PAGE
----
Thursday, 13 April 2017


 It's a sure sign of Spring when the male Long-tailed Tits start sporting impressive moustaches to try and attract a mate.

 The Brimstone butterfly above and the Speckled Wood below are two species that are on the wing in early Spring and right through until Autumn. Brimstones overwinter in the adult form but the Speckled Wood will survive the cold months as either caterpillar or chrysalis. The first ones seen in early Spring are usually from chrysalis I think.

The Bee-fly, or Dark-edged Bee-fly, is another harbinger of Spring, appearing usually in March when temperatures begin to rise. I'm always pleased to see these fascinating and slightly fearsome little beasts. They're harmless to us, but their larvae are parasitoids to mining bee larvae.

I know foxes aren't a sign of Spring but I do like to see them and their cubs are born in the Spring. This one was in Bucket Wood at New Hythe and was unperturbed by my close proximity. I expect urban foxes to be a bit fearless of humans but this one i'm sure is more of a country fox.

Sedge Warblers have arrived back from their migration and can be heard and seen in many areas now, although I've not seen one at New Hythe yet this Spring. This one was one of many at RSPB Dungeness this week. 

Also at Dungeness were the resident Cetti's Warblers who were in fine song and were, unusually, happy to pose briefly.

Finally, this Great Crested Grebe was feeding on one of the smaller lakes at Dungeness where a shoal of fish had sought refuge under the overhanging branches and submerged roots of trees on a small island. It was so preoccupied with this food bonanza that it didn't seem to notice me. Once again, this isn't a sign of Spring, but looking so spectacular at this time of year in their breeding plumage and so often overlooked I thought it deserved a mention.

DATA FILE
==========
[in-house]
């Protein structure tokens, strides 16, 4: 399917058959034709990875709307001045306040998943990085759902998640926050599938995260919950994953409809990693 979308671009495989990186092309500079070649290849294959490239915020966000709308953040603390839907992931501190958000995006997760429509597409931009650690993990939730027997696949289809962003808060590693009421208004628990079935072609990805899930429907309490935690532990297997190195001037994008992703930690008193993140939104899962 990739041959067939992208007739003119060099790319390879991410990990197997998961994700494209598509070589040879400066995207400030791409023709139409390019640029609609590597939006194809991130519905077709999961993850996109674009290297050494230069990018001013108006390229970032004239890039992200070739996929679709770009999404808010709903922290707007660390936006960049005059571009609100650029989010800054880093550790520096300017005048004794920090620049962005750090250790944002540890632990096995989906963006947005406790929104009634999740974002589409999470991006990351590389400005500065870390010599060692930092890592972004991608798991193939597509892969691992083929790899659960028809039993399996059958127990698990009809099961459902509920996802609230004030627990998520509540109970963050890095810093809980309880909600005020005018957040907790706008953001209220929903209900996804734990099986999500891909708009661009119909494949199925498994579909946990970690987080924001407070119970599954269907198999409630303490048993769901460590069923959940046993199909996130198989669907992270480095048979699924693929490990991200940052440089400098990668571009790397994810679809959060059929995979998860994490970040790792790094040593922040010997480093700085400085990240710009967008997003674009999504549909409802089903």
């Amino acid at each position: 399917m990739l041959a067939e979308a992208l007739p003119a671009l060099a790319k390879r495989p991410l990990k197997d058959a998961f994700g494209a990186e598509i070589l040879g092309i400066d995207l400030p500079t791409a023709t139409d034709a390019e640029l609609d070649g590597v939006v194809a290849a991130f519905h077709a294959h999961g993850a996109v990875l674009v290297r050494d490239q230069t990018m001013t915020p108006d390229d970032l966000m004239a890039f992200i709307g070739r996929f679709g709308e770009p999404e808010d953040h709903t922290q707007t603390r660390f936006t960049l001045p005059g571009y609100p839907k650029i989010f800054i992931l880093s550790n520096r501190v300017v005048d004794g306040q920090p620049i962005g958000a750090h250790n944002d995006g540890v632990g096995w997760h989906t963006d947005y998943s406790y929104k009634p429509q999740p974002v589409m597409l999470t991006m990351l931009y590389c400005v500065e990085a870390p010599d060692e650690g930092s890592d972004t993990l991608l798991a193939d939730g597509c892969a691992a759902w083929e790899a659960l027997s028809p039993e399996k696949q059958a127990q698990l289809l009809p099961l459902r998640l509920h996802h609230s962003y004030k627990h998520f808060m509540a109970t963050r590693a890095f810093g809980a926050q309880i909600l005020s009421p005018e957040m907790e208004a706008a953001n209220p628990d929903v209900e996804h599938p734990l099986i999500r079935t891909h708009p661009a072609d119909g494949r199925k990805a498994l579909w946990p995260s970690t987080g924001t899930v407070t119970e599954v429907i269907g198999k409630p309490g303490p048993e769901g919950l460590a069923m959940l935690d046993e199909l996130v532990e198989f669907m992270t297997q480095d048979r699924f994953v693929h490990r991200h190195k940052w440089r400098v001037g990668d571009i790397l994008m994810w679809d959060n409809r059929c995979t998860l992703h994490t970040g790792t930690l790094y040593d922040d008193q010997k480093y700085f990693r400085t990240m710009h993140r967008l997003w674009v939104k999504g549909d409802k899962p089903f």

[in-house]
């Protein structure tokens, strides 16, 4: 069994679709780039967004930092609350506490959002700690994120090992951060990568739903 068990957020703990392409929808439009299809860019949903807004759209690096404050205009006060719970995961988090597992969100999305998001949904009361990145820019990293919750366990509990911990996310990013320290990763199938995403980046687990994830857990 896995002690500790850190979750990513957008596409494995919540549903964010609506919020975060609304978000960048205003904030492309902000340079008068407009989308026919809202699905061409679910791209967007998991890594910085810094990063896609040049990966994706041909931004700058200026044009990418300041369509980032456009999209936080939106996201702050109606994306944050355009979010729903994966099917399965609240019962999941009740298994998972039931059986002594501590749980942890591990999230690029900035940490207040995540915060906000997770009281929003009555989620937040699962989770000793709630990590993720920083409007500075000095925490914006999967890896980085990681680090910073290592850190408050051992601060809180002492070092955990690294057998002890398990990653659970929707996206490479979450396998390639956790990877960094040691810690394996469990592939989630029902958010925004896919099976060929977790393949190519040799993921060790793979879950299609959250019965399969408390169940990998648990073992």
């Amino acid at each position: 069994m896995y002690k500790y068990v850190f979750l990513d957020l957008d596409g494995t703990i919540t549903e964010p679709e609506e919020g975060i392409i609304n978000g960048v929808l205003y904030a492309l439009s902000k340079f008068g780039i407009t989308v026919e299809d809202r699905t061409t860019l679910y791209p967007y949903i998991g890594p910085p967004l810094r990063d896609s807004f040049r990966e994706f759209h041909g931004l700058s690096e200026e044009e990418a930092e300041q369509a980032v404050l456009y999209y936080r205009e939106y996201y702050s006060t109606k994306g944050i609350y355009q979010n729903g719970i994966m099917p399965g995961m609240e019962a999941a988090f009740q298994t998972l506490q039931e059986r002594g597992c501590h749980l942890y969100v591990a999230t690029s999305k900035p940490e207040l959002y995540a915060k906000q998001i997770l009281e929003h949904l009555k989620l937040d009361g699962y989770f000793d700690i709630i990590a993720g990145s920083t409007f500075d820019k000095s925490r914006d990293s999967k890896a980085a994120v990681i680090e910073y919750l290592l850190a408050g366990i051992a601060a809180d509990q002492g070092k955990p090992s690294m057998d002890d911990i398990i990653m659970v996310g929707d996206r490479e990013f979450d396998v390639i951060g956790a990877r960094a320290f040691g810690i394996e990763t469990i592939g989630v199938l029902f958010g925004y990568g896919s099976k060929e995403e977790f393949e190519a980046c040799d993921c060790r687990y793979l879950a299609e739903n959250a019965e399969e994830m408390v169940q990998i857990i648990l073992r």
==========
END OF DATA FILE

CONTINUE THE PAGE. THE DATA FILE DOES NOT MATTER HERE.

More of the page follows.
Saturday, 25 February 2017

IT'S AN ILL WIND...........

 Thursday was Doris day. Not the singer, the storm. Maybe it was the storm that bought this stunning male Green Woodpecker into the shelter of my front garden.

 We do get the occasional garden visit from these birds but generally we hear them in the surrounding orchards and paddocks rather than see them.

This chap must have found an ant's nest I think. He stayed for at least half an hour and spent most of the time with his beak in the grass.....

..... surfacing every second or so to check for the local Sparrowhawk, and for me.

I've lost count of the times i've tried to get close enough to one to get a half decent picture, they always see me coming. 

But i'll settle for these despite being behind glass. Thankfully the window cleaner came a couple of days earlier.